Student Scholar Symposium Abstracts and Posters

Document Type


Publication Date


Faculty Advisor(s)

Roberta Lessor


The Centers for Disease Control (CDC) report distracted driving is a “problem on the rise” with increasing numbers injuries and deaths each year. More than 9 people are killed each day while more than 1,153 people are injured in crashes involving a distracted driver. Specifically, the number one killer of adolescents (ages 15-24) is automobile related deaths due to distracted driving. One of the most dangerous forms of distracted driving is texting while driving because it combines all three types of distraction: visual, manual, and cognitive. Texting and driving is a growing public safety hazard as seen through media and public service announcements. As health science students, we wanted to find out if college students text and drive along with their opinions behind the issue. Overall, the aim of the study was to examine if distracted driving is viewed as merely one manifestation of distracted living. After analyzing our results, it was concluded that this research needs to be continued in order to investigate the integrated pattern regarding the use of electronic devices, social media, and distraction.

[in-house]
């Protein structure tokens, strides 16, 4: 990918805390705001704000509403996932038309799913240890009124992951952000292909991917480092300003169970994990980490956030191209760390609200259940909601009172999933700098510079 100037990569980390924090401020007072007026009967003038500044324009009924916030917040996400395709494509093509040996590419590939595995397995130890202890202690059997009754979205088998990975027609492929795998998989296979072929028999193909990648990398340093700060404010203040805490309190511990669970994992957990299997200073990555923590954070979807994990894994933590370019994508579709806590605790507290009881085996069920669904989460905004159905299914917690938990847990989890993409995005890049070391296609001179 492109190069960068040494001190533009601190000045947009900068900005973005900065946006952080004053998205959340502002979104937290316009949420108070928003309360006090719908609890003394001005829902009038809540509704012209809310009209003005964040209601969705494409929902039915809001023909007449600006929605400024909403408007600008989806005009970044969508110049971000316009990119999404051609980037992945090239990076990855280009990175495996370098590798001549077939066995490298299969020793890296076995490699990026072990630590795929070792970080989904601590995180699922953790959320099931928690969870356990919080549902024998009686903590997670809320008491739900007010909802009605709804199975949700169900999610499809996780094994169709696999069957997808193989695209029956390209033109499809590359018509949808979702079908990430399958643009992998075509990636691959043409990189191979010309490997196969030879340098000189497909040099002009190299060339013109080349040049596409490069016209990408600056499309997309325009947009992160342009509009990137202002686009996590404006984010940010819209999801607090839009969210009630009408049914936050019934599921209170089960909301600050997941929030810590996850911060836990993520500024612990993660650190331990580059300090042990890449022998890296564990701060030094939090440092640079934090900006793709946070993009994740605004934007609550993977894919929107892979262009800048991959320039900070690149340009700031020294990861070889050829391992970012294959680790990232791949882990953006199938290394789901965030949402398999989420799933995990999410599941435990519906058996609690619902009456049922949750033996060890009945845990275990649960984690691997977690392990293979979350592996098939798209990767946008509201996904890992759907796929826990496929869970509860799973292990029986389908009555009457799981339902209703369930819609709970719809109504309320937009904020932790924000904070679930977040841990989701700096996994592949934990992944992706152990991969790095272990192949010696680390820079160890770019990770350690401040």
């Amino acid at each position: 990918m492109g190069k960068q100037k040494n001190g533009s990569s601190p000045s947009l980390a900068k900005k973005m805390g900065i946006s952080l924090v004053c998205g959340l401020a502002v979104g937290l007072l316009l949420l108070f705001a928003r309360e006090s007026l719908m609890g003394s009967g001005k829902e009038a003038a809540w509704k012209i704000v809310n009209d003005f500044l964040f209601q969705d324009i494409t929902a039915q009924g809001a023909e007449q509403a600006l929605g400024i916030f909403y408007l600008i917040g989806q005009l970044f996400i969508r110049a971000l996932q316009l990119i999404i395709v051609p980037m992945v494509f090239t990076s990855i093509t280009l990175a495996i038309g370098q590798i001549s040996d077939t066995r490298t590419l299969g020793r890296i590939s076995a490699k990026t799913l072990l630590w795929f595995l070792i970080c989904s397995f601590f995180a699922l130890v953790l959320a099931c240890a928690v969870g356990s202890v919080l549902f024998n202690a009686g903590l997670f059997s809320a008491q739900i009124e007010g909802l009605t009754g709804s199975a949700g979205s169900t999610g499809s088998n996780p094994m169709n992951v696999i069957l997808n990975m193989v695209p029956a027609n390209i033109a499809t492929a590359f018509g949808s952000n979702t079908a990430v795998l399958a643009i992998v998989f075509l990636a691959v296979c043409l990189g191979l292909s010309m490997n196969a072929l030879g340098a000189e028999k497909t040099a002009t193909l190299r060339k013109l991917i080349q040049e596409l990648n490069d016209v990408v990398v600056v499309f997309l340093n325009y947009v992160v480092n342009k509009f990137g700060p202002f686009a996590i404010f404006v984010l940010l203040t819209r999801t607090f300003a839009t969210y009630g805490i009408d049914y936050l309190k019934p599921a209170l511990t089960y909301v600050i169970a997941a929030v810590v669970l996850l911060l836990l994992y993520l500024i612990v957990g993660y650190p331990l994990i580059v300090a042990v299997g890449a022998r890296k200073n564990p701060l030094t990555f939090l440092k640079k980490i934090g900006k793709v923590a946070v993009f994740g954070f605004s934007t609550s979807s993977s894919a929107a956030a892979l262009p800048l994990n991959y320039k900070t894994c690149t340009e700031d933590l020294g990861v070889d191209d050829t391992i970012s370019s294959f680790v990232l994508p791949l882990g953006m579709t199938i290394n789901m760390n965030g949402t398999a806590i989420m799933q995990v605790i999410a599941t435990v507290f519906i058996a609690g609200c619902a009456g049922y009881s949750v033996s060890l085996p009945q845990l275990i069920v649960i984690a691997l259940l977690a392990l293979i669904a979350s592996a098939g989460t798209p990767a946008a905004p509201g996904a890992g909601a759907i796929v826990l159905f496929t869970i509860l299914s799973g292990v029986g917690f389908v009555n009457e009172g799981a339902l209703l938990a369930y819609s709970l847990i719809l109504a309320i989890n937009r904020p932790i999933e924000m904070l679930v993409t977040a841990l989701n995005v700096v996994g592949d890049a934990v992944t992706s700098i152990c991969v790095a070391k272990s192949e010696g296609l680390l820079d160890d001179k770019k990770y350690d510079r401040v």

Presented at the Fall 2014 Undergraduate Student Research Day at Chapman University.